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Volunteers Radio License Numbers to Police : 'Drunk Busters' Spot Impaired Drivers

June 18, 1989|GEORGE W. HACKETT | Associated Press

LOUISVILLE, Ky. — George House has been obsessed with getting drunks off the road since his son saw 27 people die when their church bus was hit last year by a truck driven by a man now charged with drunk driving and murder.

Eighteen-year-old Chris House "was riding a bus behind the one that was hit near Carrollton. When he got home, he was still shaken by what he had seen and heard. Some of the kids that died were close to his age."

George House, a Transit Authority of River City bus driver for 11 years, "sat down and wrote my company, suggesting that any of our drivers who spotted a drunk behind the wheel should alert the dispatcher to call police."

The Transit Authority took House's idea to police, who got $1,900 to pay for "Drunk Buster on Board" stickers for participating vehicles.

About 5,000 Volunteers

The idea caught on, and there are about 5,000 volunteers like House in the Louisville area, all equipped with two-way radios. They are the anonymous tipsters who have made "Drunk Busters" a success in Jefferson County and have drawn the attention of law enforcers from Florida to Wyoming.

"We now have 25 firms involved, and more should come on board later. There's such a diversity of spotters that the offender won't know whether the information leading to his arrest came from a guy behind the wheel of a cement mixer or one driving a floral van," police spokesman Bob Yates said.

Police have received more than 100 calls since Drunk Busters began in December--seven months after the Carrollton accident--and although it would be difficult to track each tip in the courts, Yates said drunk-driving arrests are up 19.1%. There were 977 arrests in the first quarter for driving under the influence, compared to 820 in the 1988 quarter.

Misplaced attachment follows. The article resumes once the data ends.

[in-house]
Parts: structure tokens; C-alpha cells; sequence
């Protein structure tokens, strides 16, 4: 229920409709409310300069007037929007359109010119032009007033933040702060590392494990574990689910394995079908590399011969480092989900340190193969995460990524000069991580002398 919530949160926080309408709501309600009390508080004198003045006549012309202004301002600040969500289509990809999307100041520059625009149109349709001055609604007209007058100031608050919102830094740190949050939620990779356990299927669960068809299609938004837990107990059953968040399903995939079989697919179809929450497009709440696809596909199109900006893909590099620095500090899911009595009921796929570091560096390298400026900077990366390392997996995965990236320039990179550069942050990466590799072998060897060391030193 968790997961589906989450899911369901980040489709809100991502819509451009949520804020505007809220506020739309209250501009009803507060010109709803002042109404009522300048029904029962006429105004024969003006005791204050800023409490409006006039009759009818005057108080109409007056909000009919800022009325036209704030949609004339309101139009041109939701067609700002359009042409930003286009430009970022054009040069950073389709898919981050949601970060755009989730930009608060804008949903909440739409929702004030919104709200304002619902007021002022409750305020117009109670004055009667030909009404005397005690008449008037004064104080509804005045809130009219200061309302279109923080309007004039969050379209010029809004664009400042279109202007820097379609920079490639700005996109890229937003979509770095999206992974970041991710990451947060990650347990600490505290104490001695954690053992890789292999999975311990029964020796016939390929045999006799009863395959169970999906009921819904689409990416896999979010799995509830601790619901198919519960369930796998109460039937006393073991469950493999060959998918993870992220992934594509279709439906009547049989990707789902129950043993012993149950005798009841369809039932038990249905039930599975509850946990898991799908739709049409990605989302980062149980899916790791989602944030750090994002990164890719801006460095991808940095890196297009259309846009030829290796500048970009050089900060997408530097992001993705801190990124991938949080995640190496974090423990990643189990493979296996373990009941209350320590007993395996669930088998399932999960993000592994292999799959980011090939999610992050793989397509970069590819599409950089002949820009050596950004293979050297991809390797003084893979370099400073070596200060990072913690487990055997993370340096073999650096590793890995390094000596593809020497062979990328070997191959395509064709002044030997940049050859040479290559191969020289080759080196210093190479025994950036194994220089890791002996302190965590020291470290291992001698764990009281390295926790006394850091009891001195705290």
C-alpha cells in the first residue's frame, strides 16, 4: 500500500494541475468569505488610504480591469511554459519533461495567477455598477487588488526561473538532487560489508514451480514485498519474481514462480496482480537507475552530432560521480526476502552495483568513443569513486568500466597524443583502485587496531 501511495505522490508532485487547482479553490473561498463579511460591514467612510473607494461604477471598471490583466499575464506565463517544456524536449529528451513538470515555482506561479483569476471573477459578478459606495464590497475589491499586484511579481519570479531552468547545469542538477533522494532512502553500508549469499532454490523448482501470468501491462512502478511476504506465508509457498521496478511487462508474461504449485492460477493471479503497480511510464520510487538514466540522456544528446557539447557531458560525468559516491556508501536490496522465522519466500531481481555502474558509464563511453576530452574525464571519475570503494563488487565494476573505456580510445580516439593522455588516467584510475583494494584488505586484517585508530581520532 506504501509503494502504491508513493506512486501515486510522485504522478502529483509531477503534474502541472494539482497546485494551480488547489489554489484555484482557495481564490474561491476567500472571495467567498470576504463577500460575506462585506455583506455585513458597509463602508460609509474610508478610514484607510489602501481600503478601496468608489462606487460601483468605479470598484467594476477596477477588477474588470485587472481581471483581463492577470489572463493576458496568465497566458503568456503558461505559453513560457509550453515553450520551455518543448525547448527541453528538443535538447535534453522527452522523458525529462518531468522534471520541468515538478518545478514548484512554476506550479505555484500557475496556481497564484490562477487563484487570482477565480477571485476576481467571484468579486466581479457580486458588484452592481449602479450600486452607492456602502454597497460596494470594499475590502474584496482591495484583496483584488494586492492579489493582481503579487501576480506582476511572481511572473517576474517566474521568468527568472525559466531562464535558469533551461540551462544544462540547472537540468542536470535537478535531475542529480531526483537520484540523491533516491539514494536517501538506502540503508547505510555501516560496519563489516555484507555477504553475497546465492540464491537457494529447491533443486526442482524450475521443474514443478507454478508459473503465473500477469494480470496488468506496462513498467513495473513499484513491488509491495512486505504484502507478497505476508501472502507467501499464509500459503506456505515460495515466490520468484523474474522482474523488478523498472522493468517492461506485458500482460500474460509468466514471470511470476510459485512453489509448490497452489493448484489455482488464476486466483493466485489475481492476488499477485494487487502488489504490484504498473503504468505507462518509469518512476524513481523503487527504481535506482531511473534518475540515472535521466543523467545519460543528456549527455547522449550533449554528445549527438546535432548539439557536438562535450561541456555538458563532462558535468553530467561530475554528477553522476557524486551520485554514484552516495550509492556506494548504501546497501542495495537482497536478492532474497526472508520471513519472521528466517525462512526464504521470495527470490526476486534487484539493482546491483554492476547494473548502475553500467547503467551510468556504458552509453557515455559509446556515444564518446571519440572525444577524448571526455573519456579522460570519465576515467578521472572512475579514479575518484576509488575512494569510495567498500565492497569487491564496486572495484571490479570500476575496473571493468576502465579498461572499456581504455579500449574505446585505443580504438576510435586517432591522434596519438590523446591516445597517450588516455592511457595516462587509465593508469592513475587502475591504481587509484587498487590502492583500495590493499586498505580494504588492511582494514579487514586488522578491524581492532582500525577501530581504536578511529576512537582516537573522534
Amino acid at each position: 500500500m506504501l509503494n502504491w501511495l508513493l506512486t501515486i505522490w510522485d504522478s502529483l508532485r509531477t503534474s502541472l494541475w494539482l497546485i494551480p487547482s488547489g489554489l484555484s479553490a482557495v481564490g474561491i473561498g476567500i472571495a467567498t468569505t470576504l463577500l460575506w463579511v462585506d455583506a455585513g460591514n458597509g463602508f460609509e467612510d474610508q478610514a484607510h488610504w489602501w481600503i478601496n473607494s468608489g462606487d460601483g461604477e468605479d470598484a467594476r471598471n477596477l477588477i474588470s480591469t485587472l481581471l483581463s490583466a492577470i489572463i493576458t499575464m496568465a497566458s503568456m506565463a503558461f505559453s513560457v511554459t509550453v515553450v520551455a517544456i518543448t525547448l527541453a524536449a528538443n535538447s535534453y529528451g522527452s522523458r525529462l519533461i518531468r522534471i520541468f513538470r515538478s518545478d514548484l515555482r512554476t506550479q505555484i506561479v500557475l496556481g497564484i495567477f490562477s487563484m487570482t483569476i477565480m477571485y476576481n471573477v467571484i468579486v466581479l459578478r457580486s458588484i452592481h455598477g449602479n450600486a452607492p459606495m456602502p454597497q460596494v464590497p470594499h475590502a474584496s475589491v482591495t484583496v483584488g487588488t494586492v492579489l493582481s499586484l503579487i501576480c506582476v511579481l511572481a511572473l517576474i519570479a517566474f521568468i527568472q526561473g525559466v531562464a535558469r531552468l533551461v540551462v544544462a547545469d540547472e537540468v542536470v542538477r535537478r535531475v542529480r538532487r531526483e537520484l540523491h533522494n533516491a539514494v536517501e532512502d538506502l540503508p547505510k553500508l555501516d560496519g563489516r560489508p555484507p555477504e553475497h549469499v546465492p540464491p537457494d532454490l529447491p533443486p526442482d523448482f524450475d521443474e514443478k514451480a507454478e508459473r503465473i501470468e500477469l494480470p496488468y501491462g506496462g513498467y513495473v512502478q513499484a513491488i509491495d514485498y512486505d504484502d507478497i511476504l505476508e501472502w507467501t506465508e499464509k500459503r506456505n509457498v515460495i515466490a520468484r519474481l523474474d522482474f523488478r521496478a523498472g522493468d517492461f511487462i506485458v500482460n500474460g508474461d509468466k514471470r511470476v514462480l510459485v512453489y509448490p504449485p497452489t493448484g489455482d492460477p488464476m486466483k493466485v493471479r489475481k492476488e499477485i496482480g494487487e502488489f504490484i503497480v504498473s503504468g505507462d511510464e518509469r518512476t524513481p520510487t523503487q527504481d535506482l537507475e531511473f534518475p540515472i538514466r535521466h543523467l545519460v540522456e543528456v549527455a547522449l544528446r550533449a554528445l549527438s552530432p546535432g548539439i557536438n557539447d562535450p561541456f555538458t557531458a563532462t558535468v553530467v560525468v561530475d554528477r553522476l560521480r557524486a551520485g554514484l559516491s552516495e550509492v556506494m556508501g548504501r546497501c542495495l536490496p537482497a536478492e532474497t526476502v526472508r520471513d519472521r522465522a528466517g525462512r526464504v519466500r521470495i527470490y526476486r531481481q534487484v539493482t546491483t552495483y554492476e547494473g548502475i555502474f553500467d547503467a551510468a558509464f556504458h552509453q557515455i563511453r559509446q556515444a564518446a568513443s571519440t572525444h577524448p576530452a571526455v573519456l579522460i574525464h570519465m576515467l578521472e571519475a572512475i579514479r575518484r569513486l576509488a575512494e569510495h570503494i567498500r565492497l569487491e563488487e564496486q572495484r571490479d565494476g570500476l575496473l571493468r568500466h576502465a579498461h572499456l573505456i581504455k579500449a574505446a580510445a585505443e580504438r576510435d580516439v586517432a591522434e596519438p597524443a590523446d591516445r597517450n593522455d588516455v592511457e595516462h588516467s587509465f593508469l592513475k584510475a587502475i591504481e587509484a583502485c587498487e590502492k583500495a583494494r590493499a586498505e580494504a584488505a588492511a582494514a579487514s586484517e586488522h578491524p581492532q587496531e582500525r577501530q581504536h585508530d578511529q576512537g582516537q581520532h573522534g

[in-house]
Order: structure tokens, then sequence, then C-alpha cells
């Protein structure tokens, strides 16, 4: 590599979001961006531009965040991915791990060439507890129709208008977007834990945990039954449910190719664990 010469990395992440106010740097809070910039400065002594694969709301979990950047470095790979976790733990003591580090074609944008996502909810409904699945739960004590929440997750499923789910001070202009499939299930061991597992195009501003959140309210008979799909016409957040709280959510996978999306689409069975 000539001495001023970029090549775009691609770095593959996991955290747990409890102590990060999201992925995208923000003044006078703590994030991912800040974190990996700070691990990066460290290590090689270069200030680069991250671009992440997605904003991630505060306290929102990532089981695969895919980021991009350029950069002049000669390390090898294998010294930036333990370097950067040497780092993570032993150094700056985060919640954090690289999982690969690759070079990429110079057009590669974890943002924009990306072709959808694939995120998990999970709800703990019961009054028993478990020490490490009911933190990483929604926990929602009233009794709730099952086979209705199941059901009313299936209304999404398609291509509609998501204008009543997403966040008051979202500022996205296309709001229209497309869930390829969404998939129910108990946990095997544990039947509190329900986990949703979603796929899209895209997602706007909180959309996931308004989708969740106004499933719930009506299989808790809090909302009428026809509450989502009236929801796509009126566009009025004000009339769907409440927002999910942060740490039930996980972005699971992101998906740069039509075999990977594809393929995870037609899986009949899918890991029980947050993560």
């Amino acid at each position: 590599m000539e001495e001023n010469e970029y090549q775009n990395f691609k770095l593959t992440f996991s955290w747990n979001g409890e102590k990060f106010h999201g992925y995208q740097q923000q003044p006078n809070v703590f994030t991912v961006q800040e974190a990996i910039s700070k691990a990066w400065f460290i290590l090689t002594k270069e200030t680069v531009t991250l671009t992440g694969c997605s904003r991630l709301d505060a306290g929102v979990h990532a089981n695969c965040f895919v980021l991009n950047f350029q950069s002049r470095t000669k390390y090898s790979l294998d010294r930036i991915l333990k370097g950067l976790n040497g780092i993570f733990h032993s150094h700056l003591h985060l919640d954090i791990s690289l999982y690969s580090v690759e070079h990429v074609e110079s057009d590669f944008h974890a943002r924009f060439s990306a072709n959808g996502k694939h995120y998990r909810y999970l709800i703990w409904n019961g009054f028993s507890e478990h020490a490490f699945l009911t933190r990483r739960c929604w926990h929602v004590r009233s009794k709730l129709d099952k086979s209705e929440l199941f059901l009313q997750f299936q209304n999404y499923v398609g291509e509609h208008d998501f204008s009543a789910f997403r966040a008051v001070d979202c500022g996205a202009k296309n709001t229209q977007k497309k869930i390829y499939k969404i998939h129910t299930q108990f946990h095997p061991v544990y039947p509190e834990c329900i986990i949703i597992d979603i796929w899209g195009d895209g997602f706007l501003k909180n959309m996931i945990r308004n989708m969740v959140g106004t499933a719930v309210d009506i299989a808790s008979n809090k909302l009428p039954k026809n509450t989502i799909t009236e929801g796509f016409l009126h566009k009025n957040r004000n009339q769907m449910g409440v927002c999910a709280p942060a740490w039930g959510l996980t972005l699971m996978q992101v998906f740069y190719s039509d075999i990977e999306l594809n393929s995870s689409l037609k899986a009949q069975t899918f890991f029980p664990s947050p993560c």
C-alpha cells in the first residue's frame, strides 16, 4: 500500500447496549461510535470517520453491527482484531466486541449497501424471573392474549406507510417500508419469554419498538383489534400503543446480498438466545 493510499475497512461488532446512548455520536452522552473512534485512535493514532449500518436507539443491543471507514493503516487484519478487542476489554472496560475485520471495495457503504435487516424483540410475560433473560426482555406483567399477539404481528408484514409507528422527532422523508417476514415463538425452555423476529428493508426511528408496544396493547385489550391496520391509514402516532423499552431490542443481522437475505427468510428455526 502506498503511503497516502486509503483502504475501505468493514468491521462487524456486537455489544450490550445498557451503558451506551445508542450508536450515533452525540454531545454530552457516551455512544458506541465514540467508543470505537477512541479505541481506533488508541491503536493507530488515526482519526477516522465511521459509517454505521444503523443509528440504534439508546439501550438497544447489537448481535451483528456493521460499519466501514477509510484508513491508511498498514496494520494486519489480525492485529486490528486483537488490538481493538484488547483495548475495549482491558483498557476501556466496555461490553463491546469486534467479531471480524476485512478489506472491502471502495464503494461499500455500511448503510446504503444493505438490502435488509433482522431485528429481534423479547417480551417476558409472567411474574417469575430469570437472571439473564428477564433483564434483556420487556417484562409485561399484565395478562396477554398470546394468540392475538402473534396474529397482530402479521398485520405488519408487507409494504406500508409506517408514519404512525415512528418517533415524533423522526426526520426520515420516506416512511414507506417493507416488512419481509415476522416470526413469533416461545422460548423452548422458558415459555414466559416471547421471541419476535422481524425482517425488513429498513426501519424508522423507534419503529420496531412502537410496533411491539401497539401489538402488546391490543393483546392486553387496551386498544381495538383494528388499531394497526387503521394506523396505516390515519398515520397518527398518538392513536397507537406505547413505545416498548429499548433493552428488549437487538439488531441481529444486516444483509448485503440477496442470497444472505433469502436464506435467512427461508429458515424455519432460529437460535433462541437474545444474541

Requests for Information

Police have gotten requests for information from around the country. One inquiry came from Paul Feiner, a member of the Westchester County, N.Y., board of legislators, which planned to recommend adopting the plan. "I would consider the program a success if it gets just one deadly driver off the highway. I think it makes sense to get people to work with the police," he said.

David Shedd, president of a beer distributor, was critical of Drunk Busters when it was unveiled just before the Christmas holidays.

"Our industry was under attack about that time and I thought this was another shot being fired at us," Shedd said. "I had volunteered the services of my employees to help put out a packet covering drinking and driving."

The packets went to motels, hotels and restaurants and offered hints on how bartenders could recognize customers who had too much. Shedd understands the intent of Drunk Busters, "but the application bothered me."

House, 39, a former county corrections officer, has turned in three suspected drunk drivers recently. "One of them had a can of beer between his legs and a case on the seat beside him," he said.

Signs of Drunkenness

He and others like Roger Coffey, owner of a 23-wrecker towing fleet, have learned to spot signs that a motorist may be under the influence.

"They always slow down when they've had too much liquor. If the driver is going 25 m.p.h. in a 55-m.p.h. zone and he isn't elderly or half blind, watch out," Coffey said. "You also have to take a second look at the guy whose vehicle is weaving in the roadway, straddling the middle line or accelerating and decelerating rapidly."

He said his employees so far have made "25 to 30 calls."

Because of the nature of his business, Coffey had doubts about joining the program. "We're the only towing service in it, but we've never towed a drunk that we turned in," he said.

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